Editorial: Online education perpetuates perfectionism

In+many+classes%2C+such+as+choir%2C+students+feel+pressured+to+submit+their+best+work+due+to+modifications+made+to+adapt+to+an+online+environment.

Elise Hsu

In many classes, such as choir, students feel pressured to submit their best work due to modifications made to adapt to an online environment.

The transition to distance learning forced teachers to adjust their teaching styles to suit an online environment. Many of them adapted by trading classwork for graded assignments and increasing the number of projects in their class. This change led students to believe that everything they turned in would have to be their best work, inspiring perfectionism in an educational setting.

From an outside view, this concept of educational perfectionism seems ideal; students should always strive to submit their best work. However, not every class can be successfully analyzed by the quality of the submitted work. Forcing these classes to rely on submitted work puts more pressure on the students who take them, as their workload has increased.

An example of a class that does not depend on submitted work is choir, in which students are normally assessed through performance participation. Of course, the COVID-19 pandemic prevented in-person concerts from taking place, so students are now evaluated with recordings they upload to Soundtrap, a multi-track recording software. This new system leaves little room for error, as even small mistakes can be identified when every recording is combined to make a complete song. As a result, many choir students struggle to record something they’re happy with; some upload tracks late or do not upload them at all, fearing their singing is not good enough.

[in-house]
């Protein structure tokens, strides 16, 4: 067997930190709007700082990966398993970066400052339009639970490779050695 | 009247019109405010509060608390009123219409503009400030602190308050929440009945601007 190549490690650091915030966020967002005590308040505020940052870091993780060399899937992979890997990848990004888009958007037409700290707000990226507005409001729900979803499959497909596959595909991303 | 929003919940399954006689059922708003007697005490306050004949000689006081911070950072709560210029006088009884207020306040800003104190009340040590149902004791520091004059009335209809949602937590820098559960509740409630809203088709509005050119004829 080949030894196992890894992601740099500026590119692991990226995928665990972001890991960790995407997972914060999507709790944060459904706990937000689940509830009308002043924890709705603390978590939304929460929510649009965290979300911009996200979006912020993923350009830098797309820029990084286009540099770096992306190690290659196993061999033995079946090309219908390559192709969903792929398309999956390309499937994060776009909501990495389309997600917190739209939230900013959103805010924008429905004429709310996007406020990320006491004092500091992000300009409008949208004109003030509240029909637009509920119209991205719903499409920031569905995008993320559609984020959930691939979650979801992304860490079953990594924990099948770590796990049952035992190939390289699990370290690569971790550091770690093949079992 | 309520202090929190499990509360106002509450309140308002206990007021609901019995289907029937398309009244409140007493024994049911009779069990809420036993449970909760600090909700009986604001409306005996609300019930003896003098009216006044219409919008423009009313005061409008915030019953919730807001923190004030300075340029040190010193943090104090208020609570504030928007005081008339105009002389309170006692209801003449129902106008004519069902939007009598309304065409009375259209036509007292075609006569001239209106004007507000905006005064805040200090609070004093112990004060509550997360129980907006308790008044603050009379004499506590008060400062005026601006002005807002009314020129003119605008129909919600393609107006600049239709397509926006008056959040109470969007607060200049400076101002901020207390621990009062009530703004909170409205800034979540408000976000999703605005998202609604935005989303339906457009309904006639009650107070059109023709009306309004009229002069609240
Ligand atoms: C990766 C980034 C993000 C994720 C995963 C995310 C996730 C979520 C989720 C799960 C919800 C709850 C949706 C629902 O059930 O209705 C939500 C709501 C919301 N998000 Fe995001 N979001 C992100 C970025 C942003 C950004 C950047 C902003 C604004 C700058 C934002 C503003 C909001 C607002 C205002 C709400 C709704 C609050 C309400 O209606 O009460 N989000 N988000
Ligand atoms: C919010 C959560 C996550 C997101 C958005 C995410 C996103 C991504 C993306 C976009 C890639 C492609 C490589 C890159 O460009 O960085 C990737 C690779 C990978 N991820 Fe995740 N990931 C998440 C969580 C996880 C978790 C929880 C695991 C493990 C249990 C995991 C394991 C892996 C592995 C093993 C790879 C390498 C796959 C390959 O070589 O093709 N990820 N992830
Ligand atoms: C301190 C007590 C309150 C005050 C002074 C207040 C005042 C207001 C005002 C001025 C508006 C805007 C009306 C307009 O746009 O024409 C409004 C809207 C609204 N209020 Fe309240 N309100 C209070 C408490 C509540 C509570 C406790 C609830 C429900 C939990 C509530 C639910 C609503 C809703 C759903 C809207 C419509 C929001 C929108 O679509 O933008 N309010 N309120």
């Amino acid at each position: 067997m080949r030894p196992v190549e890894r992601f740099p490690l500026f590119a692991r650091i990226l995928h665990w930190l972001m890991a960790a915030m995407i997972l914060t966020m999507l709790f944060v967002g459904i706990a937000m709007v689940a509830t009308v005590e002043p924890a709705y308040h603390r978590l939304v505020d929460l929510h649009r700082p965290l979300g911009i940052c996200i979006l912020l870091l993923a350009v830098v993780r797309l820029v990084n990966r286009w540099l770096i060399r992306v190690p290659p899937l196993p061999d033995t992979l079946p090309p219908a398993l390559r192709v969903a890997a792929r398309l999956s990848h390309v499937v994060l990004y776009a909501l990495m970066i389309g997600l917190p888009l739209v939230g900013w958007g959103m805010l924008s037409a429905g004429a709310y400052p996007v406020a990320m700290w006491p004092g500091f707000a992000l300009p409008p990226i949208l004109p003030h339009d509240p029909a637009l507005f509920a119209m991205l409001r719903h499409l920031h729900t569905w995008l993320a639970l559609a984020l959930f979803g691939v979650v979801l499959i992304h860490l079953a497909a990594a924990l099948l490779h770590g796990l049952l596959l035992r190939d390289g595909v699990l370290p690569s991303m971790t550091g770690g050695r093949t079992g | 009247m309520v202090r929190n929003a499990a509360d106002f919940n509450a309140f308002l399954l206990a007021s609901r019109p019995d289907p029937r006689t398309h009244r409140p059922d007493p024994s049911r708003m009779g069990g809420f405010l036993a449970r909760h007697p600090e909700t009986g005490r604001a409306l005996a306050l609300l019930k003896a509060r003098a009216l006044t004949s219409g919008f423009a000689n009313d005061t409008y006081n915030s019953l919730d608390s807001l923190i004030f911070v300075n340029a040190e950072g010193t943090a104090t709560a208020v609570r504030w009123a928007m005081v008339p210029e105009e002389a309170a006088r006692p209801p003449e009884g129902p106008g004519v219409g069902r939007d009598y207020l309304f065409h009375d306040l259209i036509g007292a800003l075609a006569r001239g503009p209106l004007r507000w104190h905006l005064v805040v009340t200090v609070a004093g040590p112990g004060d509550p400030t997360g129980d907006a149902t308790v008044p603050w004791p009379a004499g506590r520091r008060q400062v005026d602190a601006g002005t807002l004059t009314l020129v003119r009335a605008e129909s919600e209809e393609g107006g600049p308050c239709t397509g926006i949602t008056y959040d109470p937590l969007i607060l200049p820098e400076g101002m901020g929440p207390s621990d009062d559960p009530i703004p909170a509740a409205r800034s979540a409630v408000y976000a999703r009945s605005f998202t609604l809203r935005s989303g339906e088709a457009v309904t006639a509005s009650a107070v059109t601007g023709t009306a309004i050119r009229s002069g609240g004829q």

In addition to classes where submitted assignments aren’t normally required, educational perfectionism also looms in classes where a teacher would normally be there to help students; the loss of in-person class time forces students to complete assignments outside of class when the teacher is not always available to answer questions. For example, most lecture-based math classes require students to watch pre-recorded lectures, eliminating the possibility of easily asking questions related to the lecture and getting answers in real-time. Consequently, students do not have the information they need to complete an assignment adequately, with some spending excessive amounts of time trying to get everything perfectly right and others using answers on the internet to ensure their work is perfect.

What can be done to address the issue of educational perfectionism? A step that everyone can take is utilizing office hours, a time when students and teachers can discuss concepts or assignments covered in class. This way, students can learn more about what their teacher expects from submitted work, and teachers can learn more about how students feel about their expectations. Utilizing office hours allows everyone to be on the same page about submitted work, with students feeling less anxious about the quality of their work.

Educational perfectionism damages timeliness and promotes insecurity within the digital classroom. Still, with the aid of open communication and clear expectations, students can realize that their work need not be perfect.

*This editorial reflects the views of the Scot Scoop editorial board and was written by Elise Hsu.

Print Friendly, PDF & Email